The Cell and Gene Therapy Catapult (CGT Catapult) has just published its Annual Review 2022. It covers the 12-month period from April 2021 to March 2022.
The continued expansion and strengthening of the workforce in the cell and gene therapy and bioprocess industries is essential for the UK to maintain its world-leading position, it reported.
More than 5,000 people in the UK have been up-skilled and supported through CGT Catapult-led initiatives during the review period, with total sector employment up by 133% since 2019, according to the organization.
“With rapid growth comes increasing demand for the skills and talent needed to sustain it. The CGT Catapult is dedicated to developing and growing the UK advanced therapies workforce so that it remains responsive and adaptable to industry needs – and that therapy developers remain confident in the UK as an attractive location to establish new activities,” reads the review.
The report also highlighted the 31% growth year on year in funds raised by UK-based ATMP developers, up to £1.7bn (US$2.02bn), and the 25% increase in ATMP manufacturing space in the UK.
The driving force behind this continued success, and the key to sustained industry expansion and innovation, is the ongoing and increasing number of partnerships in the development of these potentially life-changing therapies, noted the report. “Between April 2021 and March 2022, the CGT Catapult has helped to forge 154 of these collaborations both in the UK and internationally, and from across the industrial and academic spectrum. These partnerships encompass all aspects of ATMP development, to boost capabilities and secure the continued development of treatments, from supporting research and manufacturing to vital skills training.”
In 2022, 32% of European ATMP companies had operations within the UK.
Ian McCubbin, chairman of CGT Catapult, said the organization continues to see significant growth year on year in the number of clinical trials of advanced therapies that are taking place in the UK. “Our 9% global share for ATMP studies remains much higher than for conventional therapies.”
On-going support from Innovate UK and the wider government has been critical, he stressed.
“The government has further backed the sector, having designated Stevenage as a High Potential opportunity Zone by the Department for International Trade (DIT) and the Stevenage cell and gene therapy cluster has further expanded over the last year. It has also been instrumental in funding the ongoing work of the Advanced Therapies Treatment Centres (ATTC) and the Advanced Therapies Skills Training Network (ATSTN).”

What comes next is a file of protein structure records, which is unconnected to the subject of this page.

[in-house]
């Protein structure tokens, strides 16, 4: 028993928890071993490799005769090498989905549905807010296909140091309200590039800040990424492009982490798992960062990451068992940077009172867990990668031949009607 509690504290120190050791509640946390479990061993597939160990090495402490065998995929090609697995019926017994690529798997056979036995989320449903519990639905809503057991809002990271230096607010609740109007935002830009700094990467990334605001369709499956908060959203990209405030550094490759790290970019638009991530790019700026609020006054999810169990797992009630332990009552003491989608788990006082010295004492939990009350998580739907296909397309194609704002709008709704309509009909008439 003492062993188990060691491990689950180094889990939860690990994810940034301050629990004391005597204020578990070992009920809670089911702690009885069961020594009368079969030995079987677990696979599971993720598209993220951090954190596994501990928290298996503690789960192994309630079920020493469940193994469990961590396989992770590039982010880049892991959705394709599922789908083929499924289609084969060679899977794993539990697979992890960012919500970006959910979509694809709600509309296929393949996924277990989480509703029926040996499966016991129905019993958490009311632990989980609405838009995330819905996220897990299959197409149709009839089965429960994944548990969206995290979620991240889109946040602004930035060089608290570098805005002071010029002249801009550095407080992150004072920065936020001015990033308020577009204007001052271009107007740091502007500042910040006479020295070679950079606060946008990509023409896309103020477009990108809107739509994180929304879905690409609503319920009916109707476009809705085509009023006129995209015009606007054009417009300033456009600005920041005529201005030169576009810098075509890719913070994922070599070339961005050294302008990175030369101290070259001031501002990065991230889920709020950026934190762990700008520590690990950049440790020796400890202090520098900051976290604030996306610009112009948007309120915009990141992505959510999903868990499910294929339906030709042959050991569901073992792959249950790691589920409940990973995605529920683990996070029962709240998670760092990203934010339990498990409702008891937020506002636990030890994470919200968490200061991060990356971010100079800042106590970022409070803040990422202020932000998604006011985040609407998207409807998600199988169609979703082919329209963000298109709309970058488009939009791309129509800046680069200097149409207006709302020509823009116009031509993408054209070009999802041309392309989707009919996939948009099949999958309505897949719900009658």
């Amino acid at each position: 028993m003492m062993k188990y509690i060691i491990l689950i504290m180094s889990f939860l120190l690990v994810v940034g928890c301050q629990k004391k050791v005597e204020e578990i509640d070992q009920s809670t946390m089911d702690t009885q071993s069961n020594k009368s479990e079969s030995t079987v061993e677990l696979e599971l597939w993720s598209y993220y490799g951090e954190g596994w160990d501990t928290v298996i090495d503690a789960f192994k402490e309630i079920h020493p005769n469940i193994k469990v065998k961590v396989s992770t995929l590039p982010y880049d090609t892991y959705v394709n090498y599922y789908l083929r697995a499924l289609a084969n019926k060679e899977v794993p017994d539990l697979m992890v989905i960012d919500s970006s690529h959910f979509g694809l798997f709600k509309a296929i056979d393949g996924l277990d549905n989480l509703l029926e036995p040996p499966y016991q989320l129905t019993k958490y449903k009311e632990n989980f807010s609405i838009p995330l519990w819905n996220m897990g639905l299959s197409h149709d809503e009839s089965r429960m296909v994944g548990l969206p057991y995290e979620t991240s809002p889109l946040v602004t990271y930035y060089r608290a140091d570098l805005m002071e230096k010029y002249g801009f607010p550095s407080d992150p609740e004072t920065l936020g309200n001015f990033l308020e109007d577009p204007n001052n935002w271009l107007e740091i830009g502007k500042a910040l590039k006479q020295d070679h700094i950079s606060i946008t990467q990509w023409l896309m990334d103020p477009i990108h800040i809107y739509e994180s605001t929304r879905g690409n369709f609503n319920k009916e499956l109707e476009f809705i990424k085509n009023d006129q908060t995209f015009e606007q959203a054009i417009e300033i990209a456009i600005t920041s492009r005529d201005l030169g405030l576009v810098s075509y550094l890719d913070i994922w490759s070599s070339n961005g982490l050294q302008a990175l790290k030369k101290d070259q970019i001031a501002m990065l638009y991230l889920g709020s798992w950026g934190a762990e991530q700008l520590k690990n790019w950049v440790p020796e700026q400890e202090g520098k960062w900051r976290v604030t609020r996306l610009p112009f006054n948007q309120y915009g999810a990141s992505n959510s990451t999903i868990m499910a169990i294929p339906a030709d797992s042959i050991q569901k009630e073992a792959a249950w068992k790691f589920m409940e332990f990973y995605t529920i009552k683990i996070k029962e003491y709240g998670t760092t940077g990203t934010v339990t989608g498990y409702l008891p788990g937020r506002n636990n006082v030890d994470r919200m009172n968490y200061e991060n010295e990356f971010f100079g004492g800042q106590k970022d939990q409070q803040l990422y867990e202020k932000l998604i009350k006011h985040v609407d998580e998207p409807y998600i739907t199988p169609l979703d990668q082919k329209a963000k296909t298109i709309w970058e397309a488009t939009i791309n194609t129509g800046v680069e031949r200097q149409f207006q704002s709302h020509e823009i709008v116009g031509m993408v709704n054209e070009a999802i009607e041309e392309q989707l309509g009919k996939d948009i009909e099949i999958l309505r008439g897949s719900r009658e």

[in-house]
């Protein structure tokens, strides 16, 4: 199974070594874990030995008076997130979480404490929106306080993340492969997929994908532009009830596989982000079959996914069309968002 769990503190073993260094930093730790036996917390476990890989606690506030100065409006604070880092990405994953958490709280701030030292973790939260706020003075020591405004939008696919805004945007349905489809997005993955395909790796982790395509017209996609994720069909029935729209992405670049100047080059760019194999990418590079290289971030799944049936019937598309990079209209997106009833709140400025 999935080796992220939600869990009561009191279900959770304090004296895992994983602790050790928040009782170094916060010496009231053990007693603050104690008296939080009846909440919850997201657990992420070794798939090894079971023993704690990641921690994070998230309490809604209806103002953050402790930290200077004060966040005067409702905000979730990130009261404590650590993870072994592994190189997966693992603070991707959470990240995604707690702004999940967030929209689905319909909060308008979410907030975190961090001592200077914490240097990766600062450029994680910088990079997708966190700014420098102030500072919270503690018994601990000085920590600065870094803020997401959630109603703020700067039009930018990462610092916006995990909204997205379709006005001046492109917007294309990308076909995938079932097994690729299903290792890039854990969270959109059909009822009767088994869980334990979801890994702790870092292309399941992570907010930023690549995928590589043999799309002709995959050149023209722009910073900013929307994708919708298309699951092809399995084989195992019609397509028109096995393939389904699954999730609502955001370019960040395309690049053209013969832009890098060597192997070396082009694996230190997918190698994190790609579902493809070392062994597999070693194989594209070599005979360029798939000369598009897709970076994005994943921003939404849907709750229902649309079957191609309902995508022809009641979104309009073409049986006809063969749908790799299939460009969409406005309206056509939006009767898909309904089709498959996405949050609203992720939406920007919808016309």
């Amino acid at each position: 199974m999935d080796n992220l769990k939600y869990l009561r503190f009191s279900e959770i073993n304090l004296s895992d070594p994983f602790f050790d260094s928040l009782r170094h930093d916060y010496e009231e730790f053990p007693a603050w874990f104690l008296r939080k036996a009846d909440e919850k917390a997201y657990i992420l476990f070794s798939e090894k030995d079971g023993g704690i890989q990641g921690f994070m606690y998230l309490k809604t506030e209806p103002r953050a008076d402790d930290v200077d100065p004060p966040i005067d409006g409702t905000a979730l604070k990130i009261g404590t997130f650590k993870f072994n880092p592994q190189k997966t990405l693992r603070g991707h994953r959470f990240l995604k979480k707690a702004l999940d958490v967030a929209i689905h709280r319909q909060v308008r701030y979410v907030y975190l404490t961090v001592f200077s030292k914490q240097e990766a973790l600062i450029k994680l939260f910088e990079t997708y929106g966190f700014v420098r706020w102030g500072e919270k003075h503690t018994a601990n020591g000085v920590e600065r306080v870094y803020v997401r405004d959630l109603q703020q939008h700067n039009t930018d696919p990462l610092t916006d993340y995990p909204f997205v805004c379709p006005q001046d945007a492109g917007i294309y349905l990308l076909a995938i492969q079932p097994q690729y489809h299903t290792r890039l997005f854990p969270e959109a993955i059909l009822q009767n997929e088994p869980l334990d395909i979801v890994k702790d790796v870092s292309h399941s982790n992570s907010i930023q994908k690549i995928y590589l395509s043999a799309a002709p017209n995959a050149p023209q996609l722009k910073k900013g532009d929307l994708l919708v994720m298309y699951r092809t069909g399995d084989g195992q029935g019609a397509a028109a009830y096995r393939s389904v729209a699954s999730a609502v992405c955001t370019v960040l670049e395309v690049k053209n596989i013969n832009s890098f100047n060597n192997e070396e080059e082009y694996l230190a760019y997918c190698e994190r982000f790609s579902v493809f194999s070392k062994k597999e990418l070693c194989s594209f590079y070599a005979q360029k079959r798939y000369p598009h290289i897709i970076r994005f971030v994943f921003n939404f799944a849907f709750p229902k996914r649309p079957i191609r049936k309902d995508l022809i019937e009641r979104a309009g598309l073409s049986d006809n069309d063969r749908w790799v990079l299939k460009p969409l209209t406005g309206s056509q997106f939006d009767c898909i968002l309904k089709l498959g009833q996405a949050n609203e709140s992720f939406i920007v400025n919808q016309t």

Funding from the Department for Business, Energy & Industrial Strategy (BEIS), administered through Innovate UK, was fundamental to the CGT Catapult acquisition of the Braintree Manufacturing Innovation Centre (MIC) as well, he added. “Since then, we have already seen the creation of 200 high-skilled jobs in the local area, and collaborators are now accessing cutting-edge technological capabilities for the CGT Catapult on the site.”
The CGT Catapult has, since its inception, sought to add additional value to the cell and gene therapy field by identifying opportunities and projects that complement the work of the industry in developing and manufacturing ATMPs, said Dr Jonathan Appleby, its chief scientific officer.
In 2021/22, this approach has seen the CGT Catapult continue to focus efforts on understanding and characterizing new ATMPs, on developing safer, more efficient processes for such therapeutic products in clinical studies, and on innovation in cell and gene therapy manufacturing, he said. “We work with our collaborators to broadly disseminate this knowledge and know-how to the benefit of UK industry and academia.”